I put out more chum and one of these birds came right in to feed with the shearwaters in the slick - always a rewarding sight!
A huge thank you to everyone who joined us for this set making all three trips possible, and thank you so much to our leaders, Bob Fogg, Daniel Irons, and Mario Balibit for helping us lead the trips!  Thank you also to Bob for contributing some of his awesome images for this post!

Species list for June 10 / 11 / 12
Wilson's Storm-Petrel - 201 to 211 / 172 to 182 / 150 to 160
Leach's Storm-Petrel - 3 / 1 / 7
Band-rumped Storm-Petrel - 2 / 6 / 5
Fea's Petrel - 0 / 0 / 2
Black-capped Petrel - 31 / 21 to 24 / 57 to 60
Scopoli's Shearwater - 8 / 4 to 6 / 7
Atlantic Cory's Shearwater - 11 / 26 / 27
Cory's / Scopoli's - 102 / 60 / 155 to 158
Great Shearwater - 167 / 93 / 115
Sooty Shearwater - 0 / 0 / 2
Manx Shearwater - 0 / 0 / 1
Audubon's Shearwater - 48 / 56 to 59 / 66
Manx / Audubon's - 0 / 0 / 1
Brown Booby - 1 / 0 / 0
Northern Gannet - 1 / 0 / 0

Laughing Gull - 0 / 0 / 1 offshore
Common Tern - 0 / 1 / 0
Royal Tern - 1 / 5 / 3
Common Loon - 0 / 1 / 5

Atlantic Spotted Dolphins - 15 to 20 / 3 to 5 / 0
Offshore Bottlenose Dolphins - 0 / 21 to 23 / 0
Coastal Bottlenose Dolphins - 0 / 0 / 10 to 15

Carcharhinus species (silky, bignose, or dusky shark?) - 1 / 0 / 0 
Hammerhead (scalloped or Carolina) - 0 / 0 / 1

A few more images of the Fea's Petrels - head on - the first and second individuals (Kate Sutherland), you can see the difference in their facial patterns.
Ventral images (Kate Sutherland, Bob Fogg)
And dorsal images (Bob Fogg, Kate Sutherland)
Another image of the very cooperative Brown Booby sitting on the water Friday!  (Kate Sutherland)
Black-capped Petrels were very cooperative each day! (top three by Kate Sutherland, bottom two by Bob Fogg). Here are some representative images of mostly white-faced birds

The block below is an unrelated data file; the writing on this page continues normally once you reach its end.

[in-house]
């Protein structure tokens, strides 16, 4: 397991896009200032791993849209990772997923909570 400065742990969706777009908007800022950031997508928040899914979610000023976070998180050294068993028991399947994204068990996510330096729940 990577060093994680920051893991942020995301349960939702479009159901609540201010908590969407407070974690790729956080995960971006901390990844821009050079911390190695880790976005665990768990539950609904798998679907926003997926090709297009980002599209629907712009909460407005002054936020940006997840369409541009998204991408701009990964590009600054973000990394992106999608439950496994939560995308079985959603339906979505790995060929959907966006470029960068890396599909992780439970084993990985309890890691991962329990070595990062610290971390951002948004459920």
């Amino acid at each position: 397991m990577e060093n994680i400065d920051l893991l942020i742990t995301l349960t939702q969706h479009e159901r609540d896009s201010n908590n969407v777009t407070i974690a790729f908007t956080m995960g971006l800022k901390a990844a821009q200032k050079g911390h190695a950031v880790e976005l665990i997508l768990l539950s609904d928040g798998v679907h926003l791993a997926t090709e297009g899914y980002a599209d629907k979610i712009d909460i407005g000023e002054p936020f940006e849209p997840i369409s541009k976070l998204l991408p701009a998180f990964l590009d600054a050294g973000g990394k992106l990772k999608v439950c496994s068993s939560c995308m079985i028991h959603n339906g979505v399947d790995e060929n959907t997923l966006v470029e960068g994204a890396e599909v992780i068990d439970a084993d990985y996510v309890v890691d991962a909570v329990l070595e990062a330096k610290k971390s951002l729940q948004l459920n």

While the facial pattern looks pale on this bird, the underwing is quite dark!
A darker faced individual with a smudgy looking nape just beginning to molt its primaries.
Bob captured this Atlantic Cory's as it was calling!
Another Cory's / Scopoli's shearwater in the same pose! (Bob Fogg)
We had really nice views of Scopoli's Shearwaters in the slick on both trips! (Kate Sutherland) This top bird was banded, not something we see very often!!
These smaller Calonectris were outnumbered by the larger Atlantic Cory's, however (top Kate Sutherland, bottom image by Bob Fogg).  As we move into the summer months the tables will turn and we typically find more Scopoli's offshore from Hatteras.
Great Shearwaters put on quite a show for us every day, diving, calling, and feeding on our fish block behind the boat!  This is the time of year that they push through down here heading for richer feeding grounds up north - sleek, fresh youngsters were here with older birds attending in smaller numbers. (top image by Bob Fogg, others by Kate Sutherland)
With a Black-capped Petrel above
Audubon's were zipping around all three days and we saw good numbers of them for the spring!  (Bob Fogg top, Kate Sutherland bottom image)
Wilson's Storm-Petrels kept their distance in the slick most days, preferring to be farther back in the slick than the large group of shearwaters!  Sometimes when we circled back these small storm-petrels made some nice passes!  (Kate Sutherland, Bob Fogg)
Bob captured this cool image of our flock with a Leach's Storm-Petrel flaring up on the left side!
Some gorgeous light on a flyingfish Sunday morning near the squall line - this is either an Atlantic or Fourwing flyingfish (. (Kate Sutherland)